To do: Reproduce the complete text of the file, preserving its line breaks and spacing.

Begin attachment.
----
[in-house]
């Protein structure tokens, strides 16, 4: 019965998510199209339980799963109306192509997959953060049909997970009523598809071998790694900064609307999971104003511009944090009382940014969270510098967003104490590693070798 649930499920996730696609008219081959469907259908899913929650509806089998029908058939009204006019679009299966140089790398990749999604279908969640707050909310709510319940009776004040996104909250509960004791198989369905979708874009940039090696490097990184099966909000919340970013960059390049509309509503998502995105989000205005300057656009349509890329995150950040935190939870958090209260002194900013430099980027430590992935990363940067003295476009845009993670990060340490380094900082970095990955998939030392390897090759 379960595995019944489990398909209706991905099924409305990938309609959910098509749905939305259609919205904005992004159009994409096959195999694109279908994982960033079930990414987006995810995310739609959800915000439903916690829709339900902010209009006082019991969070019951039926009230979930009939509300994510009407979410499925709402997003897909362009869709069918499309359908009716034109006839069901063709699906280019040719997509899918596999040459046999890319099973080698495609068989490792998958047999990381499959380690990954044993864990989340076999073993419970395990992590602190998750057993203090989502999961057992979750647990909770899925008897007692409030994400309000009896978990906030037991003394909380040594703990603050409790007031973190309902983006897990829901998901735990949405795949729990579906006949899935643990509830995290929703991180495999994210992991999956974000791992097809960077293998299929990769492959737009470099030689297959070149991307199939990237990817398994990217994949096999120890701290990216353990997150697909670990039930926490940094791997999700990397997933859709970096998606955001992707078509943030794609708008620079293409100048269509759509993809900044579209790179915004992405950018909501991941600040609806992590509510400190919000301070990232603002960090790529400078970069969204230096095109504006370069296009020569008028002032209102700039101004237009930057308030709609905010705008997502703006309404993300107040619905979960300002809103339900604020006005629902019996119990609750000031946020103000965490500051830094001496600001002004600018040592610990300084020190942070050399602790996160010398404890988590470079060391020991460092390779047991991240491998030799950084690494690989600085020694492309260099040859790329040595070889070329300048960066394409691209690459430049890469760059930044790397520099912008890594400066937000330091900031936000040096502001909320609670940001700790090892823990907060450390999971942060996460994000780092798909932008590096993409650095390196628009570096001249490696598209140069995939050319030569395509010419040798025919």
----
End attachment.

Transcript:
[in-house]
């Protein structure tokens, strides 16, 4: 019965998510199209339980799963109306192509997959953060049909997970009523598809071998790694900064609307999971104003511009944090009382940014969270510098967003104490590693070798 649930499920996730696609008219081959469907259908899913929650509806089998029908058939009204006019679009299966140089790398990749999604279908969640707050909310709510319940009776004040996104909250509960004791198989369905979708874009940039090696490097990184099966909000919340970013960059390049509309509503998502995105989000205005300057656009349509890329995150950040935190939870958090209260002194900013430099980027430590992935990363940067003295476009845009993670990060340490380094900082970095990955998939030392390897090759 379960595995019944489990398909209706991905099924409305990938309609959910098509749905939305259609919205904005992004159009994409096959195999694109279908994982960033079930990414987006995810995310739609959800915000439903916690829709339900902010209009006082019991969070019951039926009230979930009939509300994510009407979410499925709402997003897909362009869709069918499309359908009716034109006839069901063709699906280019040719997509899918596999040459046999890319099973080698495609068989490792998958047999990381499959380690990954044993864990989340076999073993419970395990992590602190998750057993203090989502999961057992979750647990909770899925008897007692409030994400309000009896978990906030037991003394909380040594703990603050409790007031973190309902983006897990829901998901735990949405795949729990579906006949899935643990509830995290929703991180495999994210992991999956974000791992097809960077293998299929990769492959737009470099030689297959070149991307199939990237990817398994990217994949096999120890701290990216353990997150697909670990039930926490940094791997999700990397997933859709970096998606955001992707078509943030794609708008620079293409100048269509759509993809900044579209790179915004992405950018909501991941600040609806992590509510400190919000301070990232603002960090790529400078970069969204230096095109504006370069296009020569008028002032209102700039101004237009930057308030709609905010705008997502703006309404993300107040619905979960300002809103339900604020006005629902019996119990609750000031946020103000965490500051830094001496600001002004600018040592610990300084020190942070050399602790996160010398404890988590470079060391020991460092390779047991991240491998030799950084690494690989600085020694492309260099040859790329040595070889070329300048960066394409691209690459430049890469760059930044790397520099912008890594400066937000330091900031936000040096502001909320609670940001700790090892823990907060450390999971942060996460994000780092798909932008590096993409650095390196628009570096001249490696598209140069995939050319030569395509010419040798025919």